How to Avoid Sales-Speak on Your Team
Sales clichés are ubiquitous -- and they rarely help close the deal. Learn to replace those cheesy one-liners with these social selling tips.
November 9, 2014
Sales clichés are ubiquitous -- and they rarely help close the deal. Look at your stereotypical "cheesy salesperson" and you'll see these phrases pop up every so often. Their goals never revolve around the customer and their tactics appear annoying or desperate.
Popular media has ingrained this stereotype in the minds of many people – characters like Gil Gunderson from The Simpsons are clear examples of the reputation that many salespersons fight against. Relying on clichés and boilerplate tactics doesn’t help – and it risks losing the sale before it even begins.
If you catch any of your sales team members uttering these phrases during a conversation, break the cheesy salesperson cycle with these social selling tips:
What will it take to earn your business? What are your needs?
These questions exude unpreparedness and should never be used to initiate a sales conversation. Your team members should already know the answer – especially if they have done the research and tracked prospect behavior.
Instruct team members to conduct preliminary research on target prospects via LinkedIn – you’d be surprised how much they can learn from a cursory look at the main profile page. Have them focus on the following aspects as a starting point:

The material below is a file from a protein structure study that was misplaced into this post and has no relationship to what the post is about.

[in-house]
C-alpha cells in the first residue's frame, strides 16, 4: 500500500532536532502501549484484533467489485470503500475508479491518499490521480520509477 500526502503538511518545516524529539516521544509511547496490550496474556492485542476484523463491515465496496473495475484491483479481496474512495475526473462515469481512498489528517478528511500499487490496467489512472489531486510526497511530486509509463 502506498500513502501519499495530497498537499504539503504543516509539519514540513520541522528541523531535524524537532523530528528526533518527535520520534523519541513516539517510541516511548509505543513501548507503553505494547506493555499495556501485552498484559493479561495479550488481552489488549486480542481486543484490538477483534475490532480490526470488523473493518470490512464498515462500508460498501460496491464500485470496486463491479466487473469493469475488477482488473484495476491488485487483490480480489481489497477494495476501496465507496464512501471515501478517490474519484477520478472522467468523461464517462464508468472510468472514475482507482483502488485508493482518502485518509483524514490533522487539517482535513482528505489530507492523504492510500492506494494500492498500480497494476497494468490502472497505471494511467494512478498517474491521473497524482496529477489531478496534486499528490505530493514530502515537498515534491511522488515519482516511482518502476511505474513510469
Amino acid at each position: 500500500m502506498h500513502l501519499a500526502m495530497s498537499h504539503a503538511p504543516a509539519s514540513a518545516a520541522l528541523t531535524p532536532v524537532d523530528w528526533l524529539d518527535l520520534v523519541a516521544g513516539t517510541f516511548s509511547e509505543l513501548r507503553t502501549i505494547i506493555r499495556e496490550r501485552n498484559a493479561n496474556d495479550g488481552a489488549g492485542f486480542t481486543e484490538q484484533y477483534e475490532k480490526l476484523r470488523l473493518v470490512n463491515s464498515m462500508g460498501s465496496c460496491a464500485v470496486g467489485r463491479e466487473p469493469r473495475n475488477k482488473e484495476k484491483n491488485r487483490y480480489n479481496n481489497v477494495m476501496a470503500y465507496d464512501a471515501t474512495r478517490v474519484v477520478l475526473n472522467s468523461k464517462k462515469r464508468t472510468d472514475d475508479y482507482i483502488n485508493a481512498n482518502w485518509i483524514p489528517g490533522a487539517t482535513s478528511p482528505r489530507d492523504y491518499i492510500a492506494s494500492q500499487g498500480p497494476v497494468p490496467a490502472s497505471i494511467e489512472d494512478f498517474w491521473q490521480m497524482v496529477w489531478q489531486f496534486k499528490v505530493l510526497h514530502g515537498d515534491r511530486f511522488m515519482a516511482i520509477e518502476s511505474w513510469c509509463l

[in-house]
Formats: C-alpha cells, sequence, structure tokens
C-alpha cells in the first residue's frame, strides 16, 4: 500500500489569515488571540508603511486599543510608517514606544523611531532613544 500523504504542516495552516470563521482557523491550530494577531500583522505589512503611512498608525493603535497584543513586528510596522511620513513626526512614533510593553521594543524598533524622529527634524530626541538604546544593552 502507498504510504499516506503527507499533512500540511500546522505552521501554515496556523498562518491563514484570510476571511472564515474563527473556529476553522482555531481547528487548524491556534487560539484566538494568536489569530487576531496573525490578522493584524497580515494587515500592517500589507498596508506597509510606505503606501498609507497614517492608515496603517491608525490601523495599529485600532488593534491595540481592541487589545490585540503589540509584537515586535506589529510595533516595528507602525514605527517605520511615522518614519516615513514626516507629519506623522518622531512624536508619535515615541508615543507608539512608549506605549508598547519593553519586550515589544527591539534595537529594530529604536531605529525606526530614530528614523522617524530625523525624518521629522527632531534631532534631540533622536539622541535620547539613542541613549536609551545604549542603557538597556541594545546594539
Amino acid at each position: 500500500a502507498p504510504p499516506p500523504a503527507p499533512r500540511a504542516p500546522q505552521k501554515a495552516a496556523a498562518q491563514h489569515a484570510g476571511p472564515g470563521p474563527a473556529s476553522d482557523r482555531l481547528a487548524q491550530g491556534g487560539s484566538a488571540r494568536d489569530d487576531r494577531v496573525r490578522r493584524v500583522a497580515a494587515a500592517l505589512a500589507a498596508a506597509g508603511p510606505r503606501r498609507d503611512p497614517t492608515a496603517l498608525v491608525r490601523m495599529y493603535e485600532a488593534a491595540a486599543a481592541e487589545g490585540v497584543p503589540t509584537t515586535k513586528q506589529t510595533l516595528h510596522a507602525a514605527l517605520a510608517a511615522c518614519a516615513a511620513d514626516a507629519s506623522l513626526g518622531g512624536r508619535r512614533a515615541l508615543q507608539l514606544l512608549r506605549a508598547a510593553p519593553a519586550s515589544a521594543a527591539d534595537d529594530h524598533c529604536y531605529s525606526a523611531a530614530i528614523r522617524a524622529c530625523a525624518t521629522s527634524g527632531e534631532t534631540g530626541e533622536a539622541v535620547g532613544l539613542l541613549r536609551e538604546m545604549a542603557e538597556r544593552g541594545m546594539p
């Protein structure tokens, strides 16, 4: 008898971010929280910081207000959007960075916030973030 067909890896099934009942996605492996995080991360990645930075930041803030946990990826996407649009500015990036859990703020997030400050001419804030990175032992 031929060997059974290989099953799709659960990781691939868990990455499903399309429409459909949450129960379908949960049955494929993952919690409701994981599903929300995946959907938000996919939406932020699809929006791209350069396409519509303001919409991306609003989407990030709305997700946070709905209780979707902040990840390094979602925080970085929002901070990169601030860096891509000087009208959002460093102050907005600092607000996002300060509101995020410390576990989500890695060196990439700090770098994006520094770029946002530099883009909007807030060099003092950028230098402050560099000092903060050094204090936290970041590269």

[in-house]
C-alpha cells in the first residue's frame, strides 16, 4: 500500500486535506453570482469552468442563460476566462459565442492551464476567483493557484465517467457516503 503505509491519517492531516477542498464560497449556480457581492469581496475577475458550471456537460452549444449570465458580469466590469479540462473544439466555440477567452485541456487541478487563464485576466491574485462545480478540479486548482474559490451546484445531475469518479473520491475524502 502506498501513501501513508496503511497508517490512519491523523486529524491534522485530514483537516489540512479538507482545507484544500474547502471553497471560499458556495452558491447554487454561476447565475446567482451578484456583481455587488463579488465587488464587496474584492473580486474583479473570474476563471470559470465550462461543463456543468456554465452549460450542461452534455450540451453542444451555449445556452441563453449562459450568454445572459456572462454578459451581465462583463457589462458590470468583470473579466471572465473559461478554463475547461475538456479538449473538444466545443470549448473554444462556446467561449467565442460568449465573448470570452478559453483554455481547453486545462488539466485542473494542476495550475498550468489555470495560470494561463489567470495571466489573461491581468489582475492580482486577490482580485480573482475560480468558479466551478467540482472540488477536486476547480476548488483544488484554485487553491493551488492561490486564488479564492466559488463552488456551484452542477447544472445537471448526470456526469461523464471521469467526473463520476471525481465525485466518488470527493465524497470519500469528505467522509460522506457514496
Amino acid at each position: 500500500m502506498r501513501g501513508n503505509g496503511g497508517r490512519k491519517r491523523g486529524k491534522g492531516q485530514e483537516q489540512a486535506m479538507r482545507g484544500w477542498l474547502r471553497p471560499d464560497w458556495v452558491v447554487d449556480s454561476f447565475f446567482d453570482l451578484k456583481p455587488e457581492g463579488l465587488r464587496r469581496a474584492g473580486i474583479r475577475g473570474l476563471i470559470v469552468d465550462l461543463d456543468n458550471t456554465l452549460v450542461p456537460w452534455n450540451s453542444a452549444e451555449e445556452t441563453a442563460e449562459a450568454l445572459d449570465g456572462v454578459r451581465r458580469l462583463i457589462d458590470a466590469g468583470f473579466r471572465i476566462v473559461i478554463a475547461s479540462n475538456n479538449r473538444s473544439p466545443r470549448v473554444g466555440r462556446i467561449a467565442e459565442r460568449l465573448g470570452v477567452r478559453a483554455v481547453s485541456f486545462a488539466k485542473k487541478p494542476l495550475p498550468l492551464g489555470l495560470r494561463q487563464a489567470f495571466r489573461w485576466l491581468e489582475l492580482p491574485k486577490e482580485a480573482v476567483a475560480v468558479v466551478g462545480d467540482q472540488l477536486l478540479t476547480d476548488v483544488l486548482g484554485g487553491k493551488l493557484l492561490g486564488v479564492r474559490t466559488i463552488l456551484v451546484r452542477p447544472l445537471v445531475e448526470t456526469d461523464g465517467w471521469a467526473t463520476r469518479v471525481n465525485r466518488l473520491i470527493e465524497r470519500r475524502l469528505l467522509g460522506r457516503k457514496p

- About and Contact pages – especially if they include executive bios
- Current employees – see if someone in their current network already works for the prospect company
- What groups/influencers do these people follow – learn what drives them to interact socially
With enough research and social listening, your team will be able to identify key prospect pain points long before initiating the sales conversation.
If I could show you (insert benefit), would you be interested?
Lacing the sales process with this question risks losing goodwill with the prospect. Your team should understand that the actual product/service should benefit the customer sufficiently without any additional sweeteners. This question assumes that the customer can only be persuaded with incentives or gifts – and that the product/service lacks enough merit to sell itself.
If your team has already done the research to identify customer needs and pain points, their sales conversations should be focused on answering those concerns.
What do you know about us?
With the wealth of information available for prospect consumption, they’ll likely know enough about your team and company before any initial connection is made. This question also has the added benefit of diverting the conversation toward your company – and away from its intended purpose of helping the prospect.
Cheesy sales strategies are far too common, and rarely result in good deals. Learn to identify these off-target tactics within your team, and encourage them with social selling best practices. Follow @LinkedInSelling for more sales strategy insights.